Fiat-backed stablecoins play a vital role in the cryptocurrency market, allowing every type of participant to hedge against the volatility of cryptocurrencies, make crypto payments denominated in fiat, and more.
With multi-billion-dollar market capitalizations, USD Coin (USDC) and Tether USDT have consolidated their positions as the leading stablecoins, firmly entrenching themselves in nearly every major cryptocurrency exchange, wallet, and application.
If you’re considering which stablecoin is a better fit for your needs, it helps to understand the differences in how they operate.
What is Tether USDT?
Issued by Hong Kong-based Tether Limited, Tether (USDT) is by orders of magnitude the largest stablecoin by market capitalization and the most traded. As of 7 April 2021, USDT’s market cap is over $40 billion, and with a daily trading volume of $143 billion — USDT is the most liquid (traded) cryptocurrency in the world.
USDT was first issued in 2014, and with hundreds of cryptocurrency trading pairs being listed against USDT, the coin quickly gained something of a first-mover advantage in the stablecoin market. Today, the coin circulates on seven different blockchains including Ethereum, Tron, and Bitcoin Cash.
Because of its immense trading volumes and broad support, USDT is ideal for traders that want to take advantage of price swings by swiftly moving between crypto and fiat. The ubiquity of USDT in crypto wallets and applications also makes it ideal as a vehicle for payments, offering a permissionless way for anyone to send crypto-dollars anywhere, for a fraction of the cost of a traditional wire transfer.
What is USD Coin (USDC)?
USD Coin (USDC) was launched in 2018 as a joint venture between Circle and Coinbase, two US-based cryptocurrency infrastructure providers. With a market cap of just over $10 billion, USDC is the second-largest stablecoin and is widely seen as a more institution-oriented solution due to its compliance efforts.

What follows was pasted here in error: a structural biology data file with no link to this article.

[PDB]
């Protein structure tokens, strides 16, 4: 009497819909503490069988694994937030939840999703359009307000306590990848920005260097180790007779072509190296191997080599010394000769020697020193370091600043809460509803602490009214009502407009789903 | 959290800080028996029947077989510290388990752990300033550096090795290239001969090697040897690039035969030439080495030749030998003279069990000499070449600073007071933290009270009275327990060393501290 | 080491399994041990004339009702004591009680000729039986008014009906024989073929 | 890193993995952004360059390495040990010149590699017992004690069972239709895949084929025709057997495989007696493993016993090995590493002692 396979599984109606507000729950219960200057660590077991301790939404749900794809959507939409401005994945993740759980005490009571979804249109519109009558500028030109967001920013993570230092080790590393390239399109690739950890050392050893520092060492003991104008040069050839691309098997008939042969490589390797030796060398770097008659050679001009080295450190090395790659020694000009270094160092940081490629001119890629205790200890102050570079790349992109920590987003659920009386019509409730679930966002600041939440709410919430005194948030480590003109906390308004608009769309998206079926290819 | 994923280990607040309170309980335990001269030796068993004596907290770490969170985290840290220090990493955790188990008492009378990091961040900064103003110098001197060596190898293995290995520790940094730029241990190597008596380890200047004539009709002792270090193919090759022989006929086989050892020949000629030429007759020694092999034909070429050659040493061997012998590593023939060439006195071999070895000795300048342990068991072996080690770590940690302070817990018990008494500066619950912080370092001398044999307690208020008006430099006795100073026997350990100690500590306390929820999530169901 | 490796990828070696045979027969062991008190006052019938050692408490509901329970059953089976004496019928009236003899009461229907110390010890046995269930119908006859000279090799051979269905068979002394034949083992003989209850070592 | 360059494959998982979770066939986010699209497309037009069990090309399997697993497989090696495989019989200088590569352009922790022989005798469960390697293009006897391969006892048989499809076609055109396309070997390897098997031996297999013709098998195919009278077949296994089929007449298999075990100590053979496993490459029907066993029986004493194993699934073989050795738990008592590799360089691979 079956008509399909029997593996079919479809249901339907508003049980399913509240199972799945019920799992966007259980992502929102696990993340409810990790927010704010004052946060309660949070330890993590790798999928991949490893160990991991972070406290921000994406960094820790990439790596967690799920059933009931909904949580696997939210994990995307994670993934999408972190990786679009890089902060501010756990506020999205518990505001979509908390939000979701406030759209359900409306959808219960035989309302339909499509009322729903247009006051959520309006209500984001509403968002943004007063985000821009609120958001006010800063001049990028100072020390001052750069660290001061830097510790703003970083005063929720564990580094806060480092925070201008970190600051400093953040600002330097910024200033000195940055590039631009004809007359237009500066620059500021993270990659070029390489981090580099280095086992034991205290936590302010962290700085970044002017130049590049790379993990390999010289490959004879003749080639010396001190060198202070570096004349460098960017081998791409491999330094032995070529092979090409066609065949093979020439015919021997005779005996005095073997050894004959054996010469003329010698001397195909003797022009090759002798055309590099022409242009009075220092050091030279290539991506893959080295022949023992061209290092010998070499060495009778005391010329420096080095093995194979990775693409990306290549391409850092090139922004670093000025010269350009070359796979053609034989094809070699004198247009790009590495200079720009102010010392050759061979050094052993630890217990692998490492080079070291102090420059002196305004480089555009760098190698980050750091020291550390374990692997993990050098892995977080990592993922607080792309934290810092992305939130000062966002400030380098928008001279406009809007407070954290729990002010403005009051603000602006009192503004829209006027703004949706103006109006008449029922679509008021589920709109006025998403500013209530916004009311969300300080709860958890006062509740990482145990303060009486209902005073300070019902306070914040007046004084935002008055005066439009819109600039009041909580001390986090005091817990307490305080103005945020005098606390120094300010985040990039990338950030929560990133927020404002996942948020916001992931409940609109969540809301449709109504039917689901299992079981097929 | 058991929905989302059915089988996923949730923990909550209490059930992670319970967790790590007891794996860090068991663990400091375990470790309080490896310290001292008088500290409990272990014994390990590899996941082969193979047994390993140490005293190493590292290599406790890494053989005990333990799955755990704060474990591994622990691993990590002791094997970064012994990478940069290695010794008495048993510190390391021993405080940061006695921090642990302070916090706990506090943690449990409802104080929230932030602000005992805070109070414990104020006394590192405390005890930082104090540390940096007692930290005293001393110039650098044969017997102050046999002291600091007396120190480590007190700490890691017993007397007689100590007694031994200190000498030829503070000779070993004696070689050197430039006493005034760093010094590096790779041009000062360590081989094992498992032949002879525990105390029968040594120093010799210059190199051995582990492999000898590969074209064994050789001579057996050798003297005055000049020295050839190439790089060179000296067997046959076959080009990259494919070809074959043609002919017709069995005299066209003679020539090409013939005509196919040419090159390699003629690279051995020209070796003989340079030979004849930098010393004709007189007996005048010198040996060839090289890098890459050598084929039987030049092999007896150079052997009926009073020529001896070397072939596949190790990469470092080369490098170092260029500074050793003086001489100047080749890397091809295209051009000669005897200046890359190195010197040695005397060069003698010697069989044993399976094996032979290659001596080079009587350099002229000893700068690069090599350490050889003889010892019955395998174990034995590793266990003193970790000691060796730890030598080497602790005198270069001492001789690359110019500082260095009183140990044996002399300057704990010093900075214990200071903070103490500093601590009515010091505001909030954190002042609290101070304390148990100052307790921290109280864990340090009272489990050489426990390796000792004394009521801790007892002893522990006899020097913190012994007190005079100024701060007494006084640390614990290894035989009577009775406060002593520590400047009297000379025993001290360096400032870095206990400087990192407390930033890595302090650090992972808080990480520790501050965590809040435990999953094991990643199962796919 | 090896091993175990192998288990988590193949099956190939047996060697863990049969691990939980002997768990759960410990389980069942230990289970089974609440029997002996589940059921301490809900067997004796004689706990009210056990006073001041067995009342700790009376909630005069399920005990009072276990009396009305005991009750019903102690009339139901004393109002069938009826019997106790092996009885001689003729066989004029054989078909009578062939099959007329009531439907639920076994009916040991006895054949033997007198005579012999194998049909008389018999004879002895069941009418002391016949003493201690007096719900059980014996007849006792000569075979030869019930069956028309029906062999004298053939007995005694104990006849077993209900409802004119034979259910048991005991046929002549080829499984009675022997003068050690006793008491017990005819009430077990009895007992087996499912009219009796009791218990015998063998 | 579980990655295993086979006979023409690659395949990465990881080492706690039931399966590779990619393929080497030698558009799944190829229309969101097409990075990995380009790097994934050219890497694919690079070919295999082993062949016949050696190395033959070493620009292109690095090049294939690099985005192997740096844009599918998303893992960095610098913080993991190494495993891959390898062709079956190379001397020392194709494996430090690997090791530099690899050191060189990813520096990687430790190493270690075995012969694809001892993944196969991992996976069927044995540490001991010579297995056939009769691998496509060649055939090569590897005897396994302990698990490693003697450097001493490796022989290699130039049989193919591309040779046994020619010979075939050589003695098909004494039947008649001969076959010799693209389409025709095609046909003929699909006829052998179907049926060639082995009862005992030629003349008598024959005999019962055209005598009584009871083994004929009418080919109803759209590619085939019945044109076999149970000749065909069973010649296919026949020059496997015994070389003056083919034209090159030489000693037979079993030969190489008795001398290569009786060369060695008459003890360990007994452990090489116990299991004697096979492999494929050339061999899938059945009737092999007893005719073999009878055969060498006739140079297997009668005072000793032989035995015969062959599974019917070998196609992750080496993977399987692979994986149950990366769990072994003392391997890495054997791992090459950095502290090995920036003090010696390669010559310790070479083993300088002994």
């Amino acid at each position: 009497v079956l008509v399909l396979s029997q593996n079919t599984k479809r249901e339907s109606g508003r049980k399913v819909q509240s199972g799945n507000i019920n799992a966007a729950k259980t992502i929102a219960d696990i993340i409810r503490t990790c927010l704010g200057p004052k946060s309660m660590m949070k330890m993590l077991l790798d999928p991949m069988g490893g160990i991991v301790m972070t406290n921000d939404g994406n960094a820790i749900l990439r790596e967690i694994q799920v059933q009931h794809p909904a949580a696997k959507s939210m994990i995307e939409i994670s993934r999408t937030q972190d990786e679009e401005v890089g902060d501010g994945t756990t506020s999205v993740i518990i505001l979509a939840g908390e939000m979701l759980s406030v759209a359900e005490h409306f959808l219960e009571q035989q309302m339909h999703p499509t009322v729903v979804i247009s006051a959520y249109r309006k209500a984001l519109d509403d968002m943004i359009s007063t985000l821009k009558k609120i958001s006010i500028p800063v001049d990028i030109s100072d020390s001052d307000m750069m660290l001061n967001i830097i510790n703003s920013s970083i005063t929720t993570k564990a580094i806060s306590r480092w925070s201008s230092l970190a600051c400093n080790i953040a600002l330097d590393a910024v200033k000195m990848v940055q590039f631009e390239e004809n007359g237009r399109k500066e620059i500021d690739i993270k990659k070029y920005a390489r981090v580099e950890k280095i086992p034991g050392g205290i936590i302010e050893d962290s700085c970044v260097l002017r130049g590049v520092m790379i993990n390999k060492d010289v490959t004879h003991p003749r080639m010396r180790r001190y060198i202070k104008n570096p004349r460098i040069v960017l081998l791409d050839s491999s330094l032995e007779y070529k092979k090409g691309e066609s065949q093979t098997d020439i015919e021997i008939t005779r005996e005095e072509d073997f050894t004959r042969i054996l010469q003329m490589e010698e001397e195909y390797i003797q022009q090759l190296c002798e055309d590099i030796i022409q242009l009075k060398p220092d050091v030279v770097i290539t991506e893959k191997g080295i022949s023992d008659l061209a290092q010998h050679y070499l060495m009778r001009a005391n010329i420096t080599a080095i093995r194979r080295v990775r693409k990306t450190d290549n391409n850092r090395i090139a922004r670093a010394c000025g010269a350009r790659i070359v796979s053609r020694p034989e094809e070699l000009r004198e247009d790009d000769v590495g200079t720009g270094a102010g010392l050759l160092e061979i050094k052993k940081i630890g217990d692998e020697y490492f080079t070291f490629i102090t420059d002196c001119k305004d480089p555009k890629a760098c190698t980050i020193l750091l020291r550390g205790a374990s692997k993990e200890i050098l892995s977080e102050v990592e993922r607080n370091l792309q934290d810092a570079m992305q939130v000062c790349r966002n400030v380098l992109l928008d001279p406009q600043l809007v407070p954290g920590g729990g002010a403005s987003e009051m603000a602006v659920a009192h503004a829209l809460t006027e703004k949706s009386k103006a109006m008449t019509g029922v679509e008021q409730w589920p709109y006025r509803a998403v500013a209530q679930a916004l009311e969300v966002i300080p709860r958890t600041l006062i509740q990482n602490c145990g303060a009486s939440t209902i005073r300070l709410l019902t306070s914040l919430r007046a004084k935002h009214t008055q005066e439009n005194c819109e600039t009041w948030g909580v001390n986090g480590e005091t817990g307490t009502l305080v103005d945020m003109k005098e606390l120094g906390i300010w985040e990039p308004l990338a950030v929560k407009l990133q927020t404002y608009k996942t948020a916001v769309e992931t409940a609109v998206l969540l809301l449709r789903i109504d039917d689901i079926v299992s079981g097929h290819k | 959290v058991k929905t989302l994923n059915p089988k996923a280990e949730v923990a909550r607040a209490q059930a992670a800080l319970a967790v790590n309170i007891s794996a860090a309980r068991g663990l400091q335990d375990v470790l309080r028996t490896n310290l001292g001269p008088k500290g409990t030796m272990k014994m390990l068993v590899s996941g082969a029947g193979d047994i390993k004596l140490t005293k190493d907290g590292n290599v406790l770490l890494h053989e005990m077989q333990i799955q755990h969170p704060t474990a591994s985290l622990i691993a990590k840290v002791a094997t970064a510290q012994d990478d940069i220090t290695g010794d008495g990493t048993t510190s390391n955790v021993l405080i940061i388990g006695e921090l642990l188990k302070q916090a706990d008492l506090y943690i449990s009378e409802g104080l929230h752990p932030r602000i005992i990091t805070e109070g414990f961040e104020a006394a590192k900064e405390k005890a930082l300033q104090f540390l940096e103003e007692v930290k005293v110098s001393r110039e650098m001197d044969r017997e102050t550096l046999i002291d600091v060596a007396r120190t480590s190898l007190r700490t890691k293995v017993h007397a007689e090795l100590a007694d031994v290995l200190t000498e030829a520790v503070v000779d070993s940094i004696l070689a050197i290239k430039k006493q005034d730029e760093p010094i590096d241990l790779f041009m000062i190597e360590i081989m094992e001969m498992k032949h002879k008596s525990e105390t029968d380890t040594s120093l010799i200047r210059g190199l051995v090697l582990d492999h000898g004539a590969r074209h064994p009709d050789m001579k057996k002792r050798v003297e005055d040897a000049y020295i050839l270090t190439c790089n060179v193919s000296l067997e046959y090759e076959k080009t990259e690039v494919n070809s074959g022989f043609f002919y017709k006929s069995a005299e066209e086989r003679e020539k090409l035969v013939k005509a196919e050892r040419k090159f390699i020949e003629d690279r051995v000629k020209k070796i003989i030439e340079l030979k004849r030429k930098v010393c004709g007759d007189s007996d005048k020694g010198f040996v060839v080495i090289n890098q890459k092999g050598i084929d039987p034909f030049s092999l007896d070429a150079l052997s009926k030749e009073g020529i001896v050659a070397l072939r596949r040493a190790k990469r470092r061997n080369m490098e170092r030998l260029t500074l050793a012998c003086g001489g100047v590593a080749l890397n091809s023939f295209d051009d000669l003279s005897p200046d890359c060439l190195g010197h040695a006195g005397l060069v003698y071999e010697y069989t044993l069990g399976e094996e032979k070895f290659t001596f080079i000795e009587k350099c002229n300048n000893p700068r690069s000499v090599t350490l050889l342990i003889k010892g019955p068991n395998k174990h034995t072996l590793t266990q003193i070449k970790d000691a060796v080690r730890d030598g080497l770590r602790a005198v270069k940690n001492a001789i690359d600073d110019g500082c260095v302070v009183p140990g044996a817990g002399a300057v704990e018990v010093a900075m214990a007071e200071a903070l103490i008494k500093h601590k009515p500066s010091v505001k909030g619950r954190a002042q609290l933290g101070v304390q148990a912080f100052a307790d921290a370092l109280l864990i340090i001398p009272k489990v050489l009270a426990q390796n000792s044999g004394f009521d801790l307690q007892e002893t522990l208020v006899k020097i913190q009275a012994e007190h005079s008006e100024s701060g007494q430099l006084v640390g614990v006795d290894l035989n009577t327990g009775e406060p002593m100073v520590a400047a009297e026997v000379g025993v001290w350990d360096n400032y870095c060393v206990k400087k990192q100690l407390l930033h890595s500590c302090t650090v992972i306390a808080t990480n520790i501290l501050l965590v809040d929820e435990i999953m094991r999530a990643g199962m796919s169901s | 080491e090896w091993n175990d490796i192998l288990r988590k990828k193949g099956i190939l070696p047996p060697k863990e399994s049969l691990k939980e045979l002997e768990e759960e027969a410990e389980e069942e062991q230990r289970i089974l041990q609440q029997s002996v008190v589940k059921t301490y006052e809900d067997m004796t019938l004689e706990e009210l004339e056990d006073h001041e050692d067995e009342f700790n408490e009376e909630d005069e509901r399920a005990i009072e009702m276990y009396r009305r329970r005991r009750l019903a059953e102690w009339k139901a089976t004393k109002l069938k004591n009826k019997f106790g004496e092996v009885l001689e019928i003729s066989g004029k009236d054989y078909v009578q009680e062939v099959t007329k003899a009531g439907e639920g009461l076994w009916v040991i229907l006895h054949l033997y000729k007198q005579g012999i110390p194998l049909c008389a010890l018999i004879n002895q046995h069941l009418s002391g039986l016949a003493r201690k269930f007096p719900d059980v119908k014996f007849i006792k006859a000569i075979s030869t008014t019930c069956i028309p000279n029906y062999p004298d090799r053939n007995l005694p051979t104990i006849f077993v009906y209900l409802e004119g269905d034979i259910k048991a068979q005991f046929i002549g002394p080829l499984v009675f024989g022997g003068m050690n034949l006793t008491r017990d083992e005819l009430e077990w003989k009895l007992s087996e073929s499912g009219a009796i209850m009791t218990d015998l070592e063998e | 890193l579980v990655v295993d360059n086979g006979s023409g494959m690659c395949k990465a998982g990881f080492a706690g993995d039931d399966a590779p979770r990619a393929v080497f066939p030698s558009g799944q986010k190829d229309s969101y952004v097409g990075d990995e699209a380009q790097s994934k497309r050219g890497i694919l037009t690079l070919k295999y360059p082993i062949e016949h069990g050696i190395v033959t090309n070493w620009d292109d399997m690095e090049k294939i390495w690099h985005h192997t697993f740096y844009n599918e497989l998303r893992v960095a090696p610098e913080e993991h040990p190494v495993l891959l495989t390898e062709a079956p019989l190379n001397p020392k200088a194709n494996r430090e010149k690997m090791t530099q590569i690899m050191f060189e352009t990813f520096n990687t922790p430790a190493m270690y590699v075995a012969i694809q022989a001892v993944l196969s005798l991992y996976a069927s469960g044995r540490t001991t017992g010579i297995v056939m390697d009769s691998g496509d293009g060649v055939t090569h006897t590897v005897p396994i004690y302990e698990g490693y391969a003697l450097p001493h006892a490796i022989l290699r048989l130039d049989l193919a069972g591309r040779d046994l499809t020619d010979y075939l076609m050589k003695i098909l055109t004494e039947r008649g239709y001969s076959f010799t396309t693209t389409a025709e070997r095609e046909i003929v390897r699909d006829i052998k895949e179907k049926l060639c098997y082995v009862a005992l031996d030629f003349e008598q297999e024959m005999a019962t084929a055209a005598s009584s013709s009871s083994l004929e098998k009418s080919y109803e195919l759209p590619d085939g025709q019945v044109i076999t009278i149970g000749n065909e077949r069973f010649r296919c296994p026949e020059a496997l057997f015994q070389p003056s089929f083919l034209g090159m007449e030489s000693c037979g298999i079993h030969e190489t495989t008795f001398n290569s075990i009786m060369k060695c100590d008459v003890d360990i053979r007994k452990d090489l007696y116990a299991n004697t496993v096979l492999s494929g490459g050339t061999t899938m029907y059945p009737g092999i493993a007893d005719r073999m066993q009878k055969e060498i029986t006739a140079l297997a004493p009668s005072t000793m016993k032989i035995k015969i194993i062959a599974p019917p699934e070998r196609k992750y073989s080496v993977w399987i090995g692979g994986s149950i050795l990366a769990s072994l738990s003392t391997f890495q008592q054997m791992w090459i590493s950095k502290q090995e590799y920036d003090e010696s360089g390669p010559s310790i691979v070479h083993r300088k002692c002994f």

USDC aims to hold a verifiable 1:1 peg to the US dollar, and publishes monthly audits of its reserve bank accounts as proof of the coin’s solvency. The transparency of this process is pushed as one of USDC’s key selling points, along with the fact that the coin is not actually issued by Coinbase and Circle — it is issued by third-party, regulated, US financial institutions.
What are the differences between USDT and USDC?
The ubiquity and liquidity of USDT make the coin undeniably useful for trading and payments, and to date it has not broken its peg to the US dollar. While USDT may be the largest and most liquid stablecoin, it has dealt with number of controversies over the years, however — in particular, doubts have been voiced over whether USDT is in fact fully backed 1:1 by US dollars as its issuer claims. These issues may have, in part, prevented institutions from adopting USDT as a medium of exchange.
USDC, in comparison, is more commonly used by US-based institutions for billing purposes and settling payments, most likely due to the regulatory-friendly approach its parent companies have taken. In March 2021, Visa announced it would support USDC as a settlement medium on its global payment processing network, a major milestone for institutional adoption.